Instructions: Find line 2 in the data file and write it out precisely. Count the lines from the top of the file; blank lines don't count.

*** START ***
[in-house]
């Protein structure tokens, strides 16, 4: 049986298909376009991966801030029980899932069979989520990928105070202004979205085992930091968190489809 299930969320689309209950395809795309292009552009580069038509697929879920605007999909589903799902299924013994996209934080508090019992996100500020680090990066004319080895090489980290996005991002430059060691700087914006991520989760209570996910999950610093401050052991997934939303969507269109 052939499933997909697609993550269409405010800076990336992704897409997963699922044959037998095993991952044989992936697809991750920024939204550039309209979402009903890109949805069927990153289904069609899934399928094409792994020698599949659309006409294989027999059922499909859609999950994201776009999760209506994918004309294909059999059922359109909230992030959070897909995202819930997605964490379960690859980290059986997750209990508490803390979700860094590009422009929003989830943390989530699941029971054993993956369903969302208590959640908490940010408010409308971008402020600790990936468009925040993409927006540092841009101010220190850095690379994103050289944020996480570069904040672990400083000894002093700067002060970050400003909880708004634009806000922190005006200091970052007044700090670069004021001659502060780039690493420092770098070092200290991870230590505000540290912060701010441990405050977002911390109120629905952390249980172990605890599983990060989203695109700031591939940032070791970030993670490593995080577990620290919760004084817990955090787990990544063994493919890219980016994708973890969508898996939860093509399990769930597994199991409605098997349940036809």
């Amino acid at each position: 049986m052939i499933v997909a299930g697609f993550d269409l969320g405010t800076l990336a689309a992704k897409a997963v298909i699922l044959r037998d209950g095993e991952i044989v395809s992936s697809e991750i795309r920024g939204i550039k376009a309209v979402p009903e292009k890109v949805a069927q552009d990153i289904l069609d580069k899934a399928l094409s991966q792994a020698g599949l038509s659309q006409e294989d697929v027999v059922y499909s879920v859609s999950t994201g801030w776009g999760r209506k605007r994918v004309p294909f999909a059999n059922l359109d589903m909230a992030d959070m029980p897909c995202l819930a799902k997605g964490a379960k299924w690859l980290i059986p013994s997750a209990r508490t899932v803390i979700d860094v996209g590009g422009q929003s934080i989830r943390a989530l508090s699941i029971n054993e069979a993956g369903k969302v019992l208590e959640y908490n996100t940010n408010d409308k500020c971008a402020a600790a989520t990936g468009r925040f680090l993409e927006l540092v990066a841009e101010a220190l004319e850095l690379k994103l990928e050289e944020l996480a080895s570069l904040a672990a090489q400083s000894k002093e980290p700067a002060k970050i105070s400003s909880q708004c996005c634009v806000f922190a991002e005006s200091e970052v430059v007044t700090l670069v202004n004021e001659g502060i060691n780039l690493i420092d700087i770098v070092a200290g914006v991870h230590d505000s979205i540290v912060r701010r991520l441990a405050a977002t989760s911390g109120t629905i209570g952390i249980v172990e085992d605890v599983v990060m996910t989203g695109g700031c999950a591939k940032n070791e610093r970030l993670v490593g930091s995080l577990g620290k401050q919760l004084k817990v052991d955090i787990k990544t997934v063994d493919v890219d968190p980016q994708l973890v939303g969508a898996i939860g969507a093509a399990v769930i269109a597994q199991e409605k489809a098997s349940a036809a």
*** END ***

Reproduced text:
């Protein structure tokens, strides 16, 4: 049986298909376009991966801030029980899932069979989520990928105070202004979205085992930091968190489809 299930969320689309209950395809795309292009552009580069038509697929879920605007999909589903799902299924013994996209934080508090019992996100500020680090990066004319080895090489980290996005991002430059060691700087914006991520989760209570996910999950610093401050052991997934939303969507269109 052939499933997909697609993550269409405010800076990336992704897409997963699922044959037998095993991952044989992936697809991750920024939204550039309209979402009903890109949805069927990153289904069609899934399928094409792994020698599949659309006409294989027999059922499909859609999950994201776009999760209506994918004309294909059999059922359109909230992030959070897909995202819930997605964490379960690859980290059986997750209990508490803390979700860094590009422009929003989830943390989530699941029971054993993956369903969302208590959640908490940010408010409308971008402020600790990936468009925040993409927006540092841009101010220190850095690379994103050289944020996480570069904040672990400083000894002093700067002060970050400003909880708004634009806000922190005006200091970052007044700090670069004021001659502060780039690493420092770098070092200290991870230590505000540290912060701010441990405050977002911390109120629905952390249980172990605890599983990060989203695109700031591939940032070791970030993670490593995080577990620290919760004084817990955090787990990544063994493919890219980016994708973890969508898996939860093509399990769930597994199991409605098997349940036809």